On the non-fiction side things were more dynamic. World events such as the eruption of Vesuvius and the great earthquake in San Francisco were brought to the screen by an increasingly well organised industry. There were even a few cinemas offering news only shows for London's city clerks during the lunch hour. There was a thriving market too throughout the land for local films. Producers such as Mitchell & Kenyon were still executing commissions for the fairground showmen such as Sydney Carter's films of S.S. Mongolian leaving Glasgow with its load of emigrants on their way to Canada and a film of a visit to McIndoe's fairground show by Lord and Lady Overtoun was presumably similarly destined for a local audience. Unknown filmmakers recorded the crowds attending the opening of a transporter bridge at Newport in South Wales. The interest film, the mainstay of the trade in factual film was flourishing.

These films were documentary, though perhaps not in the way we would understand the term today. They recorded people, places and processes that would be 'of interest' - perhaps more equivalent to television programmes than to the 'classic' documentary of the sound era which has a mission or a message. Often these interest films would be travelogues or would concern themselves with industrial or commercial processes - for example, tea growing in Ceylon, from the picking of the leaves to the processing, packing and transporting to it's final destination the consumer in a European home. Cricks & Martin's film of the workers at the Peek Frean biscuit factory in London's Bermondsey is one of the finest of this type.

Bryony Dixon

Related Films and TV programmes

Thumbnail image of '?' Motorist, The (1906)'?' Motorist, The (1906)

Comedy about a motorist going to extreme lengths to evade the law

Thumbnail image of Aberdeen University Quarter Centenary Celebrations (1906)Aberdeen University Quarter Centenary Celebrations (1906)

A procession through Aberdeen headed by Edward VII and Queen Alexandra

Thumbnail image of Arlberg Railway, The (1906)Arlberg Railway, The (1906)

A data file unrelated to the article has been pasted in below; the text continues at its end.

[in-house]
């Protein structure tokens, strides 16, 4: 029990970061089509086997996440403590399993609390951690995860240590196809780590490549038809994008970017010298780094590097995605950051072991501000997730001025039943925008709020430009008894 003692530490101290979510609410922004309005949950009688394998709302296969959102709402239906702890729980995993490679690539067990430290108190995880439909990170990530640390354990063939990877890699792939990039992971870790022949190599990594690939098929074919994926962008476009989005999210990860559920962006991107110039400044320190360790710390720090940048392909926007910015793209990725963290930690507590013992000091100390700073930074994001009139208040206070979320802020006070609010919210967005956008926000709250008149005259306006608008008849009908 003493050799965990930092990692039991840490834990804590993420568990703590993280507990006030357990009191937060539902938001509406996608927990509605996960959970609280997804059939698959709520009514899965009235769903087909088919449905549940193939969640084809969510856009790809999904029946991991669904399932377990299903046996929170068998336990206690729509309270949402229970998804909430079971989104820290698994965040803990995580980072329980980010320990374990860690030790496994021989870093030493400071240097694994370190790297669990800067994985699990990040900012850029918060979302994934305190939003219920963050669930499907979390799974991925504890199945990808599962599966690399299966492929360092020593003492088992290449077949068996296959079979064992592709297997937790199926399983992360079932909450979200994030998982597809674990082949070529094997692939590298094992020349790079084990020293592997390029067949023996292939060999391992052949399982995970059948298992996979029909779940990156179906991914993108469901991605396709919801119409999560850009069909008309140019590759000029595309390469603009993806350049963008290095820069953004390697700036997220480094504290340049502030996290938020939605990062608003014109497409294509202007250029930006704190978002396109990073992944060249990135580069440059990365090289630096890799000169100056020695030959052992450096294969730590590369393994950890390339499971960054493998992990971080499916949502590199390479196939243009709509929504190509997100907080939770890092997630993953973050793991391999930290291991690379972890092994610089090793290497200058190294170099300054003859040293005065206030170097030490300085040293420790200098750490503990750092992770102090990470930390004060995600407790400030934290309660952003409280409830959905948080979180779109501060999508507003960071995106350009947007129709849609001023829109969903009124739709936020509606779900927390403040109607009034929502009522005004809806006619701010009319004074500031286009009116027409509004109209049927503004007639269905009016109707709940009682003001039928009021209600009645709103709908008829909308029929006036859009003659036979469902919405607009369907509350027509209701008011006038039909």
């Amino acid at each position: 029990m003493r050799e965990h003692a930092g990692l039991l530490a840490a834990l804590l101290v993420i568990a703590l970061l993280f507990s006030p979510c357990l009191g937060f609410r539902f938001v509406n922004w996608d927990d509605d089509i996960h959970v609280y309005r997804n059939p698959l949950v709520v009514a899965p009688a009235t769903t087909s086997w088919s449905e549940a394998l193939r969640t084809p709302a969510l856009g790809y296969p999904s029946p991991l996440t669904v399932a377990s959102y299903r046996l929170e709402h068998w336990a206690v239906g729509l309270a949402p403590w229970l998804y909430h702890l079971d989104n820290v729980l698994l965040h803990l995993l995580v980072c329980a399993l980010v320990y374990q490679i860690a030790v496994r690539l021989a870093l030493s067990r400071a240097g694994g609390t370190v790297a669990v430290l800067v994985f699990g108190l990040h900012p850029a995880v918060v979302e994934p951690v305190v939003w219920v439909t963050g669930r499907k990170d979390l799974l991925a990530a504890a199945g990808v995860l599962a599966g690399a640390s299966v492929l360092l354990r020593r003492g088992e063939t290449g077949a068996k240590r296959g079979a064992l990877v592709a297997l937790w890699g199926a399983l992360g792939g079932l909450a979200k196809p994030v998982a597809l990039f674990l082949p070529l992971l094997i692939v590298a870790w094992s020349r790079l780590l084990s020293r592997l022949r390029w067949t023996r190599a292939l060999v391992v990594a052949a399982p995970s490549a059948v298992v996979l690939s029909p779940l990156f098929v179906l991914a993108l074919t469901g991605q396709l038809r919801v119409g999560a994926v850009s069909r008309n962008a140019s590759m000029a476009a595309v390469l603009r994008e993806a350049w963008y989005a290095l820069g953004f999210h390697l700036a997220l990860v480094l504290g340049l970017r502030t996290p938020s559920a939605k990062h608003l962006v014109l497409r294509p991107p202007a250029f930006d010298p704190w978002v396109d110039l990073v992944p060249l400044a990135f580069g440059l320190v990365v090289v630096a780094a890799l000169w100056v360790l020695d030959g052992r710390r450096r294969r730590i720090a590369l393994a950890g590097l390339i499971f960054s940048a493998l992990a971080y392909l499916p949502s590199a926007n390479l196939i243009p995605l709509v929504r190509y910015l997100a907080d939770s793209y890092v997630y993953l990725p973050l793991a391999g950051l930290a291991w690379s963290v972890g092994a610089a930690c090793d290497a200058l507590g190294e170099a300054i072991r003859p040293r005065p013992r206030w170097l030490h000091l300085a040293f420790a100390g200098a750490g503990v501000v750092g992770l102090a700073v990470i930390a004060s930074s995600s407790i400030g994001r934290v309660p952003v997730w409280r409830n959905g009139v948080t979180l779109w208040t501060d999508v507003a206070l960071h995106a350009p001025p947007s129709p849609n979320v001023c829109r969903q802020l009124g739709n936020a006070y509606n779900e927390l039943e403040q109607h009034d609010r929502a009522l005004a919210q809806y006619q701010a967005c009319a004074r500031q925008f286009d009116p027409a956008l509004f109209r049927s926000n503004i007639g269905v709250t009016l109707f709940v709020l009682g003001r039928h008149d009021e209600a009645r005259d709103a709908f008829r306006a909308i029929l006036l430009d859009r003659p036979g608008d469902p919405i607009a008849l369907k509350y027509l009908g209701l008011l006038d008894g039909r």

A journey through the picturesque Austrian Alps

Thumbnail image of Cabby's Dream, The (1906)Cabby's Dream, The (1906)

Trick film in which a cabby gives a lift to a magician

Thumbnail image of Curfew Must Not Ring Tonight, The (1906)Curfew Must Not Ring Tonight, The (1906)

English Civil War melodrama about a race against time

Thumbnail image of Flying The Foam and Some Fancy Diving (1906)Flying The Foam and Some Fancy Diving (1906)

Trick film about a bicycle stunt

Thumbnail image of Is Spiritualism a Fraud? (1906)Is Spiritualism a Fraud? (1906)

Comedy-thriller about the exposure of a fake medium

Thumbnail image of It's Not My Parcel (c.1906)It's Not My Parcel (c.1906)

Comedy in which people try to return a parcel to the wrong owner

Thumbnail image of King Edward VII Launches H.M.S. Dreadnought (1906)King Edward VII Launches H.M.S. Dreadnought (1906)

Launch of a powerful new battleship

Thumbnail image of Lively Quarter Day, A (1906)Lively Quarter Day, A (1906)

House-moving chaos is resolved with a touch of magic

Thumbnail image of Lord and Lady Overtoun's Visit to McIndoe's Show (c.1906)Lord and Lady Overtoun's Visit to McIndoe's Show (c.1906)

Lord and Lady Overtoun visit a film show at a fairground booth

Thumbnail image of Motor Pirates (1906)Motor Pirates (1906)

Crooks in an armoured car wreak havoc in the countryside

Thumbnail image of Opening of Transporter Bridge at Newport, Mon (1906)Opening of Transporter Bridge at Newport, Mon (1906)

The Mayor of Newport and Viscount Tredegar perform the ceremony

Thumbnail image of Return of T.R.H. The Prince and Princess of Wales (1906)Return of T.R.H. The Prince and Princess of Wales (1906)

The future George V and Queen Mary return from a British Empire tour

Thumbnail image of Tartans of Scottish Clans (1906)Tartans of Scottish Clans (1906)

Pioneering colour guide to various Scottish tartans

Thumbnail image of Visit to Peek Frean and Co.'s Biscuit Works, A (1906)Visit to Peek Frean and Co.'s Biscuit Works, A (1906)

Unusually sophisticated early marketing film.